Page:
Stanford University: Biased Sexual Misconduct Procedures and Unjust Guilty Finding

Category: Due Process
Schools: Stanford University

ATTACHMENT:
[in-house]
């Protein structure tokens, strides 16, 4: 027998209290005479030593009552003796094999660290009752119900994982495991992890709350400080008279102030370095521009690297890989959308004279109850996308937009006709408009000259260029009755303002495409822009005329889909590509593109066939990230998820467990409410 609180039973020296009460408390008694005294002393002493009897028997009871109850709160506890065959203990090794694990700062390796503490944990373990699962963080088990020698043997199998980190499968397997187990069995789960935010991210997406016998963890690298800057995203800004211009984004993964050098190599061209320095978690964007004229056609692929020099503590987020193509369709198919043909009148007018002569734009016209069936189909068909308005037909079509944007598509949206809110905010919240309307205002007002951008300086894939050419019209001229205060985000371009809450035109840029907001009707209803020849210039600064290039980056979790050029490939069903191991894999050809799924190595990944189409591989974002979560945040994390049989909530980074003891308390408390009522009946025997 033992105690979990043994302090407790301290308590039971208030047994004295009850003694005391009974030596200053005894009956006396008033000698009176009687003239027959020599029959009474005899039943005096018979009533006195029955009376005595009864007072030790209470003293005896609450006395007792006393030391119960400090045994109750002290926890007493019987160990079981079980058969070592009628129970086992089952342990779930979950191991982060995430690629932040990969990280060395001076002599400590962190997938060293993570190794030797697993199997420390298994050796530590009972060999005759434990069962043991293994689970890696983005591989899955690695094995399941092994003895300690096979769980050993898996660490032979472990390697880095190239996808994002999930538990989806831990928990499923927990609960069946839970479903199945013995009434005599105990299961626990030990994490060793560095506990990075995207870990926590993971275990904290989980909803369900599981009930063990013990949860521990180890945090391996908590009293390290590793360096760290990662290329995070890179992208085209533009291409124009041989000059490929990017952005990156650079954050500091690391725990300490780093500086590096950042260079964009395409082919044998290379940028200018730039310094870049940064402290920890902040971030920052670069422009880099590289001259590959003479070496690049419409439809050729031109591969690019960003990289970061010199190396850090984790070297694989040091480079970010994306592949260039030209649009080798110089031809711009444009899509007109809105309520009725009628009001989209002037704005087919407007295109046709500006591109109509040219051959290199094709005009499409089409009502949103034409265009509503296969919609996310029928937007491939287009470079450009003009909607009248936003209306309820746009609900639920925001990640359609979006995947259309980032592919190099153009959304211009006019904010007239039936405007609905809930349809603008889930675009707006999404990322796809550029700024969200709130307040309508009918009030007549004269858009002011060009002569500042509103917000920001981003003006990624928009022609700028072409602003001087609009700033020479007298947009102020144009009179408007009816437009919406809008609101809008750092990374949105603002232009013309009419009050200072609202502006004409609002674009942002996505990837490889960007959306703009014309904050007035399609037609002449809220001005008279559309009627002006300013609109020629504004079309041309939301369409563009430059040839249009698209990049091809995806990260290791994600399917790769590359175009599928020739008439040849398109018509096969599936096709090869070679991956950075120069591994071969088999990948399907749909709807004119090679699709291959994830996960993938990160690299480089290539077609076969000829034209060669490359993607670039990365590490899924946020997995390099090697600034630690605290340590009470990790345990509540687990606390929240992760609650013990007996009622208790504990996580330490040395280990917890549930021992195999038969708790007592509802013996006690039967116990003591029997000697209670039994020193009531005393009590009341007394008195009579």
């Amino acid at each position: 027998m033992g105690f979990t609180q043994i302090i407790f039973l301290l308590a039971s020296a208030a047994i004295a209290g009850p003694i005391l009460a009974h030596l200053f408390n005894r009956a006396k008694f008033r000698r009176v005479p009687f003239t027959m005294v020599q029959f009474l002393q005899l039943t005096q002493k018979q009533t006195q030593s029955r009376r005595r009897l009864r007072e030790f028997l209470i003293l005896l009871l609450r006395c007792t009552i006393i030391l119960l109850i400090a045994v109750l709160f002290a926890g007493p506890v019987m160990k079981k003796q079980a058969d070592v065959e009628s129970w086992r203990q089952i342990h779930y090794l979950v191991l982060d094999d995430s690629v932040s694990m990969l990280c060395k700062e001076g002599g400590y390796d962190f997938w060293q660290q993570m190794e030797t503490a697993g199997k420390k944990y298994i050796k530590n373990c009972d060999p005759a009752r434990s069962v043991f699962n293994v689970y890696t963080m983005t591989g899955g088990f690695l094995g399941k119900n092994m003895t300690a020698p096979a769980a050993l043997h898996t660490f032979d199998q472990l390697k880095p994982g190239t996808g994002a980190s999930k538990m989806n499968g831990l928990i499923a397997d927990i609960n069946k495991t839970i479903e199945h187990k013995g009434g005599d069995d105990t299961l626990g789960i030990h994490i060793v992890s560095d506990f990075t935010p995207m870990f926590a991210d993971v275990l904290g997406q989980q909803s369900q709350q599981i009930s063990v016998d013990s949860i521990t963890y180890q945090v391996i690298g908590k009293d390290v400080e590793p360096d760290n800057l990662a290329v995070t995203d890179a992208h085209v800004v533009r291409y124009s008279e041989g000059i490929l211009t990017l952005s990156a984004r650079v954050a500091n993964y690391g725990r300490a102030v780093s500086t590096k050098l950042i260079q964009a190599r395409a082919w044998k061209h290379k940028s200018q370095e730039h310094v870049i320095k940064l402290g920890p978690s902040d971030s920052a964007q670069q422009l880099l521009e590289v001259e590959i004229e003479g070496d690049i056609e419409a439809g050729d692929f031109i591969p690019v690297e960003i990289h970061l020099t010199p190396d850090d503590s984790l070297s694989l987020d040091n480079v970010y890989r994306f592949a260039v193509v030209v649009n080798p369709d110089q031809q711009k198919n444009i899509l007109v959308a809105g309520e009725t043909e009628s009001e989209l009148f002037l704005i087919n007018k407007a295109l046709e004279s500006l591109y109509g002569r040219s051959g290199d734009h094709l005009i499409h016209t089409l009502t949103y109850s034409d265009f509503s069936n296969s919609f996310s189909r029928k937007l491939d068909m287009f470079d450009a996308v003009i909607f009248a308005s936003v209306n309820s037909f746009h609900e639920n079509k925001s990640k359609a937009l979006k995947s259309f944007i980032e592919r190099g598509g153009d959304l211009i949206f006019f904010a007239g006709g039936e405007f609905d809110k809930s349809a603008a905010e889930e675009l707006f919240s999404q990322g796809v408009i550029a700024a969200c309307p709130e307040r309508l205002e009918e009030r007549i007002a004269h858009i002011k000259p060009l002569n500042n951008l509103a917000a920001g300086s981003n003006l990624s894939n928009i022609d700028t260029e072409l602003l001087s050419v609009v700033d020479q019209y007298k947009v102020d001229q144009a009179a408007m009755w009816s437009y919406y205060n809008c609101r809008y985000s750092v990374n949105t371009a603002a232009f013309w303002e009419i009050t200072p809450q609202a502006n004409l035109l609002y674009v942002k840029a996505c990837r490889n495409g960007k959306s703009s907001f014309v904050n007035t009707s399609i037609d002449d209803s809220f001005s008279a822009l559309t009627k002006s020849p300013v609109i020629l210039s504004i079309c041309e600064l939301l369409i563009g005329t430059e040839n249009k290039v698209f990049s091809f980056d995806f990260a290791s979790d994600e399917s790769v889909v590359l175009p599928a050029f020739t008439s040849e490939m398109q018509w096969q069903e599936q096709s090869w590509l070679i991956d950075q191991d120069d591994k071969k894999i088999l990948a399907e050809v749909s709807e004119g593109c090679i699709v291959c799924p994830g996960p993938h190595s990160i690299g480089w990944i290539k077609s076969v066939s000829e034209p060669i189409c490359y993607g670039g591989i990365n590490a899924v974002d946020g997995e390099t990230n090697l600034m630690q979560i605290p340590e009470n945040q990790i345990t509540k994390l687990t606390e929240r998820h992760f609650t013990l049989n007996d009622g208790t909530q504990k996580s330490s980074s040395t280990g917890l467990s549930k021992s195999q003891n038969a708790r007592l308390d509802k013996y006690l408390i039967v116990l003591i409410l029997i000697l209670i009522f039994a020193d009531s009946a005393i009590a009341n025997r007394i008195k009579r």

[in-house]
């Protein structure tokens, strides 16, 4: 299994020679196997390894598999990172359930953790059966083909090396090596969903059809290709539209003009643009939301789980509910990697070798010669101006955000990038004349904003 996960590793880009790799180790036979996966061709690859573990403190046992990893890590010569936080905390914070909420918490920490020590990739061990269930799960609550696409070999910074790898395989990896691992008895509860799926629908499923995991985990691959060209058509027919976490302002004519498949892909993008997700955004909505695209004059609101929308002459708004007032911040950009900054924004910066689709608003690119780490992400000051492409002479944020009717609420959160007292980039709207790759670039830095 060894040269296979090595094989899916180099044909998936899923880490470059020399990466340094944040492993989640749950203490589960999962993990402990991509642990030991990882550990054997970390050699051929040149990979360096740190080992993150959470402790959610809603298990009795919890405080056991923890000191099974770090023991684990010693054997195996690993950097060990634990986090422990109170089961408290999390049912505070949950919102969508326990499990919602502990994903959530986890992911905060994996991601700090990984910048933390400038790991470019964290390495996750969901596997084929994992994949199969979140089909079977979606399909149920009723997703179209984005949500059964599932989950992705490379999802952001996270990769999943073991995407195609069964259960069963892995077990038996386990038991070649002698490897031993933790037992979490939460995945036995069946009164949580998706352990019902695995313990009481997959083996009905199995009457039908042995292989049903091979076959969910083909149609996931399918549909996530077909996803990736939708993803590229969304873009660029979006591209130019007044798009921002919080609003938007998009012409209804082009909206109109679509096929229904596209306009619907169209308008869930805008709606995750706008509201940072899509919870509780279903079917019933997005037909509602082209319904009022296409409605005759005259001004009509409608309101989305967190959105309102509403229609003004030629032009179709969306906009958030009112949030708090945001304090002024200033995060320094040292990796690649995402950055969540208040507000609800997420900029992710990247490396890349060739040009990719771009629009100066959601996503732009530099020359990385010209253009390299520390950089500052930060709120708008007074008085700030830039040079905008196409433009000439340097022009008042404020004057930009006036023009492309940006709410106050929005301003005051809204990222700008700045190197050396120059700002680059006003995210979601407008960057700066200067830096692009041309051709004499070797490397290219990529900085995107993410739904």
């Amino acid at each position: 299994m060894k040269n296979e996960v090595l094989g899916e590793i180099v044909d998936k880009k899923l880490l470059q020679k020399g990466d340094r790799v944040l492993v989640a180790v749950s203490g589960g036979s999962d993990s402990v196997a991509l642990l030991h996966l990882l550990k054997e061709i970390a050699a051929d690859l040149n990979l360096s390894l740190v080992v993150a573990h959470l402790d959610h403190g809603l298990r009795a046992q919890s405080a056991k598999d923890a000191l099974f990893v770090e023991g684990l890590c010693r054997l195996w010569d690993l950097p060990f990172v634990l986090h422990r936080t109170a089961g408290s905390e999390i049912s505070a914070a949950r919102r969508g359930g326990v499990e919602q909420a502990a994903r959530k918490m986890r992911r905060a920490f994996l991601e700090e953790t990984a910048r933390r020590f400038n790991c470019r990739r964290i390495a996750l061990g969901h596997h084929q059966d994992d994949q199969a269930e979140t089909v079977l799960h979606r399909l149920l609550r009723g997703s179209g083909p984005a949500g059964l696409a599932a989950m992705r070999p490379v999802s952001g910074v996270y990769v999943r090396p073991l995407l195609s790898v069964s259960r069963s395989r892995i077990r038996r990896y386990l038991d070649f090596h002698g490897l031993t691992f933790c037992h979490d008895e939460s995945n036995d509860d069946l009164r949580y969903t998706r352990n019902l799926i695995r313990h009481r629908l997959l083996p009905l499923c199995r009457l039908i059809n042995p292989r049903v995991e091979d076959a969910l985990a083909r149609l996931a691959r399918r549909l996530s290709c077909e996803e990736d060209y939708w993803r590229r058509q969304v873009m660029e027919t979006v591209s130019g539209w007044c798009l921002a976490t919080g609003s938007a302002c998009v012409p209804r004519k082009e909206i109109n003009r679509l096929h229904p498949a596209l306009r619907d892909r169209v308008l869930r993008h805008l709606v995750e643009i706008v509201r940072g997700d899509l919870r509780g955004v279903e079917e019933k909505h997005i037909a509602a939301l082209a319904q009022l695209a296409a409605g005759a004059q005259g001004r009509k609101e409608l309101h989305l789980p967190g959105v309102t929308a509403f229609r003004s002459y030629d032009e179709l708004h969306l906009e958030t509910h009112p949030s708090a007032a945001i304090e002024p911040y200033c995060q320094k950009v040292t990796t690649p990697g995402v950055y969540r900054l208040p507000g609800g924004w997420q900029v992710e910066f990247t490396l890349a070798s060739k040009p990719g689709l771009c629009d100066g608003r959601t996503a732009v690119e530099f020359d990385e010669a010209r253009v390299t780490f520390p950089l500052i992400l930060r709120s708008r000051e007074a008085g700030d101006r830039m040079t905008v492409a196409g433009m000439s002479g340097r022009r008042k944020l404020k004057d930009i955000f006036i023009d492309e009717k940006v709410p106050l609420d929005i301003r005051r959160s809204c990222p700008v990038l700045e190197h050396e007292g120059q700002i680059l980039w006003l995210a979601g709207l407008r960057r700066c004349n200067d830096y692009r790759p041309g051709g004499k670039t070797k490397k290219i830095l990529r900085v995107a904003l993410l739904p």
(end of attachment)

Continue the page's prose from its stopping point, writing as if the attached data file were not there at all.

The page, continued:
In 2011, a male student at Stanford University was found guilty of sexual assault and suspended for two years after Stanford determined that his accuser had been intoxicated during a sexual encounter, violating Stanford’s sexual assault policy which states that one cannot consent to sex if “intoxicated” to any degree. After the federal Department of Education’s Office for Civil Rights released its April 4, 2011, “Dear Colleague” letter mandating that federally funded universities try students under a “preponderance of the evidence” standard, Stanford lowered its evidentiary standard to this level from its prior threshold of “beyond a reasonable doubt” in the middle of the student’s proceedings. FIRE’s investigation of the case also revealed that the training materials provided to jurors in sexual assault cases at Stanford instruct them that being “persuasive and logical” is a sign of guilt, that they should be “very, very cautious in accepting a man’s claim that he has been wrongly accused of abuse or violence,” and that maintaining neutrality is equivalent to siding with the accused.